BTW, the most toxic materials in charcoal fires and tobacco smoke by far are the benzopyrans as a class. They are major carcinogens and are also found on the surface of BBQd meats. In fact, you are getting more of the pyrans than you are of the HQ derivatives in smoke. HQ in smoke is almost an oxymoron as a reductant is not a major product of oxidation. You might want to check your sources on that.

    Quinones OTOH are found in smoke and also in colored autumn leaves. Anthroquinones are a product of ageing of leaves when frost damages them. Quinhydrone was used for years as the colorant in green ink. It is a green byproduct of the oxidation of HQ in the absence of sulfite.

    PE

  6. #26
    Photo Engineer's Avatar
    Join Date
    Apr 2005
    Location
    Rochester, NY
    Shooter
    Multi Format
    Posts
    23,187
    Images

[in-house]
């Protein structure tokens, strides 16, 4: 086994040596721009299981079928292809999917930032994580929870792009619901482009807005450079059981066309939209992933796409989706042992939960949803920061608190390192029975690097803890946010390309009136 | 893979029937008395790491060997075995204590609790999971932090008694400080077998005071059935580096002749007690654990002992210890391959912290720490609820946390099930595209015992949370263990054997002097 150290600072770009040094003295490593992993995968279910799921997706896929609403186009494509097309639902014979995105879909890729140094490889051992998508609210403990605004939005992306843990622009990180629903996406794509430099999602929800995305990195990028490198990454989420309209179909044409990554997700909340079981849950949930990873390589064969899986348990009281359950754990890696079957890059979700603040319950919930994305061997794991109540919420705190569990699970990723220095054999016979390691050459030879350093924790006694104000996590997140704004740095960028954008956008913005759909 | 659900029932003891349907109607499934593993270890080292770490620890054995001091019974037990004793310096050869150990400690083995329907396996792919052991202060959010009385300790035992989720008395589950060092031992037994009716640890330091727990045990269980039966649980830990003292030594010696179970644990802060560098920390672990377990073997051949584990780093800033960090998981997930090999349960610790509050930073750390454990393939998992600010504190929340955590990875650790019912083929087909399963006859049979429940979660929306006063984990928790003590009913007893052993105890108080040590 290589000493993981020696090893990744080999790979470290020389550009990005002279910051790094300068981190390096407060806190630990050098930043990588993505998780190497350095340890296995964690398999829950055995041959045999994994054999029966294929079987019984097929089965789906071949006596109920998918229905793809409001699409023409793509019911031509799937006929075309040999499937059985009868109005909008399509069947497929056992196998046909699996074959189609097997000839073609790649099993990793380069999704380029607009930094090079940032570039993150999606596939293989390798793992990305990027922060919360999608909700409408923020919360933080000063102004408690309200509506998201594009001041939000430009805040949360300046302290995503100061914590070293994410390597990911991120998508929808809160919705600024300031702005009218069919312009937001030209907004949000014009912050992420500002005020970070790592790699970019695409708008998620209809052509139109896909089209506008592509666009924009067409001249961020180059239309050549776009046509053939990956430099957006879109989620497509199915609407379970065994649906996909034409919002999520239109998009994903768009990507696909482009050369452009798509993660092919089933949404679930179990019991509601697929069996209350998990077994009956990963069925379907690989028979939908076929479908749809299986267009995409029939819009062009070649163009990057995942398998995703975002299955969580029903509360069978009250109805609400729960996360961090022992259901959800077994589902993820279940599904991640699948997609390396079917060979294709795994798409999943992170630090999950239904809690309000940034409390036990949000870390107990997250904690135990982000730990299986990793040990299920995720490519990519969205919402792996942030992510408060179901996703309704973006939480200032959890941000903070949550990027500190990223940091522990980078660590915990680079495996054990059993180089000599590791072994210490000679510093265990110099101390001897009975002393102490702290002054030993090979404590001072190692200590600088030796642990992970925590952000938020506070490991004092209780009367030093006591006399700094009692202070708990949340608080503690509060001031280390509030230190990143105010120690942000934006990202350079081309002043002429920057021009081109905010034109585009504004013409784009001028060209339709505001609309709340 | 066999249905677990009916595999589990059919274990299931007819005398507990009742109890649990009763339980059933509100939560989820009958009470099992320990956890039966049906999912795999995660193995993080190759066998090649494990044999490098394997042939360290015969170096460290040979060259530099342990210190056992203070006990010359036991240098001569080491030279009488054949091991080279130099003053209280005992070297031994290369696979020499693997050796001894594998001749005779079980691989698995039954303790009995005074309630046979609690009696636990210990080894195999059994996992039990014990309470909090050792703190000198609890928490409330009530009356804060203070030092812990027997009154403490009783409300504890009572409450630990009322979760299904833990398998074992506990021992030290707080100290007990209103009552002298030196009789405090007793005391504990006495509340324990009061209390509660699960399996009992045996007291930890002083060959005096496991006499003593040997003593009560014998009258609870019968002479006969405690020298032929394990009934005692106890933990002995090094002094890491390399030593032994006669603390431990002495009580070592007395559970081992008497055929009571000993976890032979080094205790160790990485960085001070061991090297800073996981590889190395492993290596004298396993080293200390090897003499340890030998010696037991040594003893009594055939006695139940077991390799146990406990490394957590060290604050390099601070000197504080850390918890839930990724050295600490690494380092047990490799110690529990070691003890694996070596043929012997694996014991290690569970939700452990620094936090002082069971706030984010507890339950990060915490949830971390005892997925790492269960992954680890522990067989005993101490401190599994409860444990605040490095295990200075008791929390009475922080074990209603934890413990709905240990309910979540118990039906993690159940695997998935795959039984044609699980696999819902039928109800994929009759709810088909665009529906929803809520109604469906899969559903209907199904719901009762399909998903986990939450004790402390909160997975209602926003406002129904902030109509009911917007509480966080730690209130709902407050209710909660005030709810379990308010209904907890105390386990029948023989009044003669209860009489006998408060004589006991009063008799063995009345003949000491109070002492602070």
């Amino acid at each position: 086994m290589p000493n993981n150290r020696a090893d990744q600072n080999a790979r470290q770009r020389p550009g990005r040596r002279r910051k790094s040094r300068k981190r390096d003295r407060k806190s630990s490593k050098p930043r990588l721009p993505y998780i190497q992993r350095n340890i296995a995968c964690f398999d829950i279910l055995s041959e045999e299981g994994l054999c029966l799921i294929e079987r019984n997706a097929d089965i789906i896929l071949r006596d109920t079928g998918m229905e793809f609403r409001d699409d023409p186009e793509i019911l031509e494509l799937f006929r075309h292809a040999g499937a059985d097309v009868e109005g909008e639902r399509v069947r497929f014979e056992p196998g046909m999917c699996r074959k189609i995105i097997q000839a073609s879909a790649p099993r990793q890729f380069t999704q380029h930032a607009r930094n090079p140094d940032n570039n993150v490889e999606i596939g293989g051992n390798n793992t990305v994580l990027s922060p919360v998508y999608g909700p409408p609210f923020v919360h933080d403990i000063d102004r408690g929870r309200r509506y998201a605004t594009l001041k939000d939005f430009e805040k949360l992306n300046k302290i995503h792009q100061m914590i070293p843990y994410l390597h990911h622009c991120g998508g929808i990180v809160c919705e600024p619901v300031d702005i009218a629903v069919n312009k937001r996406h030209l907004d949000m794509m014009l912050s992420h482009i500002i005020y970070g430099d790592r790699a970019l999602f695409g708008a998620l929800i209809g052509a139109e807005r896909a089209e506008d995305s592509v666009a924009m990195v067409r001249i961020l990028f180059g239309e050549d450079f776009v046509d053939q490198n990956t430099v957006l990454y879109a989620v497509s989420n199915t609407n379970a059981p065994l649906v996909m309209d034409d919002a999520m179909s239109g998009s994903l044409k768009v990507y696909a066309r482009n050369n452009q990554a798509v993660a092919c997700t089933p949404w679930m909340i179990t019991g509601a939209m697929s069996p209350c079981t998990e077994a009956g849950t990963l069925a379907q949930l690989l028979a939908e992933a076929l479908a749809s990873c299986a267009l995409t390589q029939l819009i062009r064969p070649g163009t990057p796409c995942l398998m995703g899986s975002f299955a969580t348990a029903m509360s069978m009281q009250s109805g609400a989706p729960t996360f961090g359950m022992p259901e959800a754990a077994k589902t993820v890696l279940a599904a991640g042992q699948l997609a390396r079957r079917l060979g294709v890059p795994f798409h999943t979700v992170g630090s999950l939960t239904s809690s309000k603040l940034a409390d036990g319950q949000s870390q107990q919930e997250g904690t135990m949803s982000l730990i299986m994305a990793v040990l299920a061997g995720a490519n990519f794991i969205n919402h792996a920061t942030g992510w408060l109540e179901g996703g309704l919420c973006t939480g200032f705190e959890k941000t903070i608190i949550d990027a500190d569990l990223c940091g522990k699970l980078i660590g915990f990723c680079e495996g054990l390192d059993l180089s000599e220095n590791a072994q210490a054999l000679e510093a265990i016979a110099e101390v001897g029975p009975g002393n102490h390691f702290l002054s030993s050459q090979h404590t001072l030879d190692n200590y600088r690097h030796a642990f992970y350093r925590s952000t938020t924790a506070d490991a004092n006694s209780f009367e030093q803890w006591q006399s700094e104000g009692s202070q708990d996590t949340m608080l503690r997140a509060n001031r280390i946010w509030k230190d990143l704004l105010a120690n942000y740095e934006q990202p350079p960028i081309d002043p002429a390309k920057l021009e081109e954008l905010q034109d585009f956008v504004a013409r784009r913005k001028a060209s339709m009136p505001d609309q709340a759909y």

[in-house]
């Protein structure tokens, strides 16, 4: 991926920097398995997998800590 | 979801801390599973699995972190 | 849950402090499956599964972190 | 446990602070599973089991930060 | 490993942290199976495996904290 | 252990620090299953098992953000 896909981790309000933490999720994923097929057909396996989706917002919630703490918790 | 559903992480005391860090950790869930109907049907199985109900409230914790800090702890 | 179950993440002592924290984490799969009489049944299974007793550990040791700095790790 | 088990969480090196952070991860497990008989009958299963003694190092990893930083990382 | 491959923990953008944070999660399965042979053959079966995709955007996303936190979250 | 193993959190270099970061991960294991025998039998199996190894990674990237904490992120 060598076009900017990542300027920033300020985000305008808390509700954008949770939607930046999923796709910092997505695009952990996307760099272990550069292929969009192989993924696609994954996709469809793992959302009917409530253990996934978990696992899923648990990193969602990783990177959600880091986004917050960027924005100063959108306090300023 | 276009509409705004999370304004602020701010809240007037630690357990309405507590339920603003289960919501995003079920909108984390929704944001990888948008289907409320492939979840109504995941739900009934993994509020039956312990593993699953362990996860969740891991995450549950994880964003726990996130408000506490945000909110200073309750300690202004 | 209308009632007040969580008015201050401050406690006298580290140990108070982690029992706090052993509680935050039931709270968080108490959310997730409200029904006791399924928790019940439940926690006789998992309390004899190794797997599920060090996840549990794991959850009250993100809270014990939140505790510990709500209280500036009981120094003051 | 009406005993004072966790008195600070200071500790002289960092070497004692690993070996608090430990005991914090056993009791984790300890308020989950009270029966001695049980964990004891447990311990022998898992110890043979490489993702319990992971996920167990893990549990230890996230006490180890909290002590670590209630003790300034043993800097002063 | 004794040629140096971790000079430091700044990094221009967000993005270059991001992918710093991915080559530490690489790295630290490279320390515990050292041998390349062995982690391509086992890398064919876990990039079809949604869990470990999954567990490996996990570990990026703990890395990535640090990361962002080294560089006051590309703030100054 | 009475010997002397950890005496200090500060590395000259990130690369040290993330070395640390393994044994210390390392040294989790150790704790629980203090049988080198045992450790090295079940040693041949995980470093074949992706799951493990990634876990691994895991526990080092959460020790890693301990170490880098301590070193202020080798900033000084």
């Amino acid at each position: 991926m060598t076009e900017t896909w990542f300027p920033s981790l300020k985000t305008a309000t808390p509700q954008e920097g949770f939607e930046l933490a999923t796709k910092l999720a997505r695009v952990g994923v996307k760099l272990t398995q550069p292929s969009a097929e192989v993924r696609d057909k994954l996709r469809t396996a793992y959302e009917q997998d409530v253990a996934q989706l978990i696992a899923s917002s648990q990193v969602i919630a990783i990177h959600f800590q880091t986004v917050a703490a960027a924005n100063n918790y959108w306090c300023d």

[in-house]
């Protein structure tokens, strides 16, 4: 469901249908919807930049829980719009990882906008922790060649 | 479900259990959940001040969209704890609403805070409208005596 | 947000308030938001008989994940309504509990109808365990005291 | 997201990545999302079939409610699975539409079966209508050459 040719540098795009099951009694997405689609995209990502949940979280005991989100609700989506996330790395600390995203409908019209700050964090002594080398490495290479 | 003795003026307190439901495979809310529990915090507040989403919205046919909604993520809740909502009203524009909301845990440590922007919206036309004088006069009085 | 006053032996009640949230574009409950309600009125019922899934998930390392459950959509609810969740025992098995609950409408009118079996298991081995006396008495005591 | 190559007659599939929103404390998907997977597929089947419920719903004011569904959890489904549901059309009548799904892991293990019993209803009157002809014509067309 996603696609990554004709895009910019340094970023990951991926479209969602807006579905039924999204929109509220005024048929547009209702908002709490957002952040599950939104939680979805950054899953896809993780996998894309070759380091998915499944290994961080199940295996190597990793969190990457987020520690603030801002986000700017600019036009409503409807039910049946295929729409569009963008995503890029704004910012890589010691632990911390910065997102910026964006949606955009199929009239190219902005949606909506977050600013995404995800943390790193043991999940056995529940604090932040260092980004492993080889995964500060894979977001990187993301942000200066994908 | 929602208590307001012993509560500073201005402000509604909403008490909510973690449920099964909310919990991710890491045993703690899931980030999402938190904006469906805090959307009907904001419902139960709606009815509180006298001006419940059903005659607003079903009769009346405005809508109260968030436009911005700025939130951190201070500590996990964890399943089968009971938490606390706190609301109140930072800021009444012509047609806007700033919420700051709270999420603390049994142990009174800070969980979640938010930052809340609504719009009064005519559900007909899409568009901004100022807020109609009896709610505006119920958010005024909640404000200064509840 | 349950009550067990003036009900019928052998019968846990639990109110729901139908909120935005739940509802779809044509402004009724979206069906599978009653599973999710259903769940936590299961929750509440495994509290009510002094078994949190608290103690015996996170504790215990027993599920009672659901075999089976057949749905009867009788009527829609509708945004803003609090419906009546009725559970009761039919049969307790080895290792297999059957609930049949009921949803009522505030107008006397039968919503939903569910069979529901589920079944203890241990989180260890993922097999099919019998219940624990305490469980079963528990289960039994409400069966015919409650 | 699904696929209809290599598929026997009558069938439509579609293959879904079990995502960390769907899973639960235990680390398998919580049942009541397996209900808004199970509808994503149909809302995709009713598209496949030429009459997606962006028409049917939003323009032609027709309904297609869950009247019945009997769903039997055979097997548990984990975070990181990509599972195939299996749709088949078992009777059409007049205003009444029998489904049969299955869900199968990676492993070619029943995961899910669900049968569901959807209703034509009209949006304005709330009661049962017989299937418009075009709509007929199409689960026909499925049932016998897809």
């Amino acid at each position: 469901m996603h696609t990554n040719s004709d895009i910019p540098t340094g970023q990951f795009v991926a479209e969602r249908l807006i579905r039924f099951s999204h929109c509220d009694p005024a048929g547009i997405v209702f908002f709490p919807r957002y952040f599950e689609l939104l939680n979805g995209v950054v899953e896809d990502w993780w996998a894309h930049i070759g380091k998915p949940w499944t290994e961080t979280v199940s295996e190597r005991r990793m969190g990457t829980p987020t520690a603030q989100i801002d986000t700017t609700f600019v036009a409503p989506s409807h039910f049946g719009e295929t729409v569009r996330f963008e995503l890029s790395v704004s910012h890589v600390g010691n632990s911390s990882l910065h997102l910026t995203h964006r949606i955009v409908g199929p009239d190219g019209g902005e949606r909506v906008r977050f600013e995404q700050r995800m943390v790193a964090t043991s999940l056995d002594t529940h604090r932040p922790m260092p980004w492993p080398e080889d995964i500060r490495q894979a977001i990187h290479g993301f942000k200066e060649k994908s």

65
    Quote Originally Posted by Dave Miller View Post
    My understanding is that with sensible handling none of the chemicals we use in our darkroom should present any hazard to health.

    As an aside I recall that the selenium required by our bodies, and that used in toning are two different forms. Can anyone confirm, or refute that? It seems relevant least someone take a swig of the Kodak product as a diet supplement.
    Amen to that Dave! With sensible handling and disposal, nothing presents a major hazard.

    And, the selenium in toner is quite different in chemical form than that used in dietary supplements. IDK offhand the difference as I have not looked into it for years.

    BTW, one of the major portions of my research in graduate school involved the use of selenium oxidations. So, I have used it by the pound as selenium oxide. It smells like garlic to me.

    At Kodak, selenium is used in large quantity in chemical syntheses, but they take great precautions to prevent chemical spills and vapor leaks.

    Selenium is a major dopant in computer chips. If you have a short in any electronic equipment and smell that characteristic garlic or 'electronic' odor, that probably contains some seleniium compound or other. And, I am not referring to the smell of burning insulation. That is different.

    PE

  7. #27

    Join Date